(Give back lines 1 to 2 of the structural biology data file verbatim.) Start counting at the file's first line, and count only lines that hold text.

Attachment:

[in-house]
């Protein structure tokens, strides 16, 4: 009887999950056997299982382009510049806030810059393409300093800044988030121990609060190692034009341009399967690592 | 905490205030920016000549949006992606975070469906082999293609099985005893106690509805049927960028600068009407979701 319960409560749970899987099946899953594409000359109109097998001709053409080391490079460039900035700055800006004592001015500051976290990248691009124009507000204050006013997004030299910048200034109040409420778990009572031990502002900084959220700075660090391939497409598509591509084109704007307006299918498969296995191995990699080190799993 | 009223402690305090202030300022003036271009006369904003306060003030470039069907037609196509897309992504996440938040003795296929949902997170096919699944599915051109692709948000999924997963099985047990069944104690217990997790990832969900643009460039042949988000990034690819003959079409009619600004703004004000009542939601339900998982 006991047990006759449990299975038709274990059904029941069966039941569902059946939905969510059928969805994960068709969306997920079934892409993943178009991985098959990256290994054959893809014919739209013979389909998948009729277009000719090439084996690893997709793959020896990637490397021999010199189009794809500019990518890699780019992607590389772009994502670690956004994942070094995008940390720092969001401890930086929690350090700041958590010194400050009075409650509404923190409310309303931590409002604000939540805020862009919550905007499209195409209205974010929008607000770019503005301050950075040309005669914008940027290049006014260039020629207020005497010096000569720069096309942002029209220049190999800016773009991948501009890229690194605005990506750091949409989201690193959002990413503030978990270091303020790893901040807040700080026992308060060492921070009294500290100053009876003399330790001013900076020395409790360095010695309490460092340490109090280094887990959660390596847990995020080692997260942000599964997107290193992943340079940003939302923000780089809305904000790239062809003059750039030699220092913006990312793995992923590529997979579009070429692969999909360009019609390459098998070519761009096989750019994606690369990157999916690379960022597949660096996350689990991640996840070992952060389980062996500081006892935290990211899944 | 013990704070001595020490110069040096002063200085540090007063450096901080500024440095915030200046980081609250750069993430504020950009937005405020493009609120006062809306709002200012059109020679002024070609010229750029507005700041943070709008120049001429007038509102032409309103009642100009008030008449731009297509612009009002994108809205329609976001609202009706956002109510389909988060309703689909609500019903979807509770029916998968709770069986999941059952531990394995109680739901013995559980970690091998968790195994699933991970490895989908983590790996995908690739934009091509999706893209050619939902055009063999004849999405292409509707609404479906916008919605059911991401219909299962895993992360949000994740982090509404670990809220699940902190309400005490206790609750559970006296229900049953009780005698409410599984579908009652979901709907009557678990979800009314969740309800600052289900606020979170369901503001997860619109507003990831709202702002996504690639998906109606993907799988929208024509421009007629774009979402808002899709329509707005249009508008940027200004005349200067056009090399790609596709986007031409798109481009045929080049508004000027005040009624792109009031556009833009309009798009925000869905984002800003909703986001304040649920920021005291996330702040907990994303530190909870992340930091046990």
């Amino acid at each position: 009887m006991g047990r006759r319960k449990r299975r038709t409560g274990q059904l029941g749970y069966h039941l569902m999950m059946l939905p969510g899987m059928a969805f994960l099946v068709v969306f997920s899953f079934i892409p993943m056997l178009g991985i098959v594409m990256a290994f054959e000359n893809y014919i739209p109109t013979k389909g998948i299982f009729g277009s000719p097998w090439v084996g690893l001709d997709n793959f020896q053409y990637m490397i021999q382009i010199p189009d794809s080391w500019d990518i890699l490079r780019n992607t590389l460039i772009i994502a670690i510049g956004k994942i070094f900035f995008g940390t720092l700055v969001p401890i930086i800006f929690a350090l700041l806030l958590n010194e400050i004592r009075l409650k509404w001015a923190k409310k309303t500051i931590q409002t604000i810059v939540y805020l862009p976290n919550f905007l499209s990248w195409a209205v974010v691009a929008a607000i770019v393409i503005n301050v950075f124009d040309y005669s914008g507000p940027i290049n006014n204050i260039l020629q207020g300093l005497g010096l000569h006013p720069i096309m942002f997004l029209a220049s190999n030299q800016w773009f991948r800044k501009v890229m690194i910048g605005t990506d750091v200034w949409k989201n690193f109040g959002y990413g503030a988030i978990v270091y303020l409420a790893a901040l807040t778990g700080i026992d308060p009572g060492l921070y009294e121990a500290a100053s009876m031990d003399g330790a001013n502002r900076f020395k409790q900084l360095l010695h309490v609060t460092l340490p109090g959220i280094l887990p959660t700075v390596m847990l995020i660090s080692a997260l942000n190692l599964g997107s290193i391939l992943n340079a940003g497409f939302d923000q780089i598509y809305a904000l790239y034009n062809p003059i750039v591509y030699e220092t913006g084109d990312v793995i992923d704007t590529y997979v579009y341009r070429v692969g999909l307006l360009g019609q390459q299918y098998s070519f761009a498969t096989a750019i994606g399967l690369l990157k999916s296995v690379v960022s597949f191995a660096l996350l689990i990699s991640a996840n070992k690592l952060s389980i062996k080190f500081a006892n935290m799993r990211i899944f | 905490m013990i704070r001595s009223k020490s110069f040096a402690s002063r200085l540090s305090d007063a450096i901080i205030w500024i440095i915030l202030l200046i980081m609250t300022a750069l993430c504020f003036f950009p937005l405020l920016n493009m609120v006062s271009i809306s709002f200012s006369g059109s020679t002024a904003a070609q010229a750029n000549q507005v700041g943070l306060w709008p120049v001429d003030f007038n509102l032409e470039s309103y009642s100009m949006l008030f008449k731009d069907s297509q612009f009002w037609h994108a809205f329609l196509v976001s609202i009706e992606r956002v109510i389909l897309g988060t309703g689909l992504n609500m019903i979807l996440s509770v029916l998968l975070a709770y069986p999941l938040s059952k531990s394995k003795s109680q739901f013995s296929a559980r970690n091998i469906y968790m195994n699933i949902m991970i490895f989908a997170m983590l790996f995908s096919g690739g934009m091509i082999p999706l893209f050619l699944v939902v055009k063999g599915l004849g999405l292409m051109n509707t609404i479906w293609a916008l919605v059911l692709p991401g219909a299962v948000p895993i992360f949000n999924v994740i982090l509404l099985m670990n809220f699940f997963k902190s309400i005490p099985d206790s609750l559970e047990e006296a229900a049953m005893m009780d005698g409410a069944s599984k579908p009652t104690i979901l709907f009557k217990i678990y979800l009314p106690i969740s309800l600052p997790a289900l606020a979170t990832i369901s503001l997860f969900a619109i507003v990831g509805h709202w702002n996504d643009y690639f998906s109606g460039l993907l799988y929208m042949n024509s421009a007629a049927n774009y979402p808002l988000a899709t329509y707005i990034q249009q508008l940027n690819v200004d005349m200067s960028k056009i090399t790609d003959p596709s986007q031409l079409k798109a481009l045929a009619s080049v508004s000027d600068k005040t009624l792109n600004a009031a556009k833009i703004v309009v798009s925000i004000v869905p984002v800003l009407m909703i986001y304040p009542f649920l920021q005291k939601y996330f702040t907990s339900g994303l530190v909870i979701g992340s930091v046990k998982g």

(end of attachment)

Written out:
[in-house]
């Protein structure tokens, strides 16, 4: 009887999950056997299982382009510049806030810059393409300093800044988030121990609060190692034009341009399967690592 | 905490205030920016000549949006992606975070469906082999293609099985005893106690509805049927960028600068009407979701 319960409560749970899987099946899953594409000359109109097998001709053409080391490079460039900035700055800006004592001015500051976290990248691009124009507000204050006013997004030299910048200034109040409420778990009572031990502002900084959220700075660090391939497409598509591509084109704007307006299918498969296995191995990699080190799993 | 009223402690305090202030300022003036271009006369904003306060003030470039069907037609196509897309992504996440938040003795296929949902997170096919699944599915051109692709948000999924997963099985047990069944104690217990997790990832969900643009460039042949988000990034690819003959079409009619600004703004004000009542939601339900998982 006991047990006759449990299975038709274990059904029941069966039941569902059946939905969510059928969805994960068709969306997920079934892409993943178009991985098959990256290994054959893809014919739209013979389909998948009729277009000719090439084996690893997709793959020896990637490397021999010199189009794809500019990518890699780019992607590389772009994502670690956004994942070094995008940390720092969001401890930086929690350090700041958590010194400050009075409650509404923190409310309303931590409002604000939540805020862009919550905007499209195409209205974010929008607000770019503005301050950075040309005669914008940027290049006014260039020629207020005497010096000569720069096309942002029209220049190999800016773009991948501009890229690194605005990506750091949409989201690193959002990413503030978990270091303020790893901040807040700080026992308060060492921070009294500290100053009876003399330790001013900076020395409790360095010695309490460092340490109090280094887990959660390596847990995020080692997260942000599964997107290193992943340079940003939302923000780089809305904000790239062809003059750039030699220092913006990312793995992923590529997979579009070429692969999909360009019609390459098998070519761009096989750019994606690369990157999916690379960022597949660096996350689990991640996840070992952060389980062996500081006892935290990211899944 | 013990704070001595020490110069040096002063200085540090007063450096901080500024440095915030200046980081609250750069993430504020950009937005405020493009609120006062809306709002200012059109020679002024070609010229750029507005700041943070709008120049001429007038509102032409309103009642100009008030008449731009297509612009009002994108809205329609976001609202009706956002109510389909988060309703689909609500019903979807509770029916998968709770069986999941059952531990394995109680739901013995559980970690091998968790195994699933991970490895989908983590790996995908690739934009091509999706893209050619939902055009063999004849999405292409509707609404479906916008919605059911991401219909299962895993992360949000994740982090509404670990809220699940902190309400005490206790609750559970006296229900049953009780005698409410599984579908009652979901709907009557678990979800009314969740309800600052289900606020979170369901503001997860619109507003990831709202702002996504690639998906109606993907799988929208024509421009007629774009979402808002899709329509707005249009508008940027200004005349200067056009090399790609596709986007031409798109481009045929080049508004000027005040009624792109009031556009833009309009798009925000869905984002800003909703986001304040649920920021005291996330702040907990994303530190909870992340930091046990």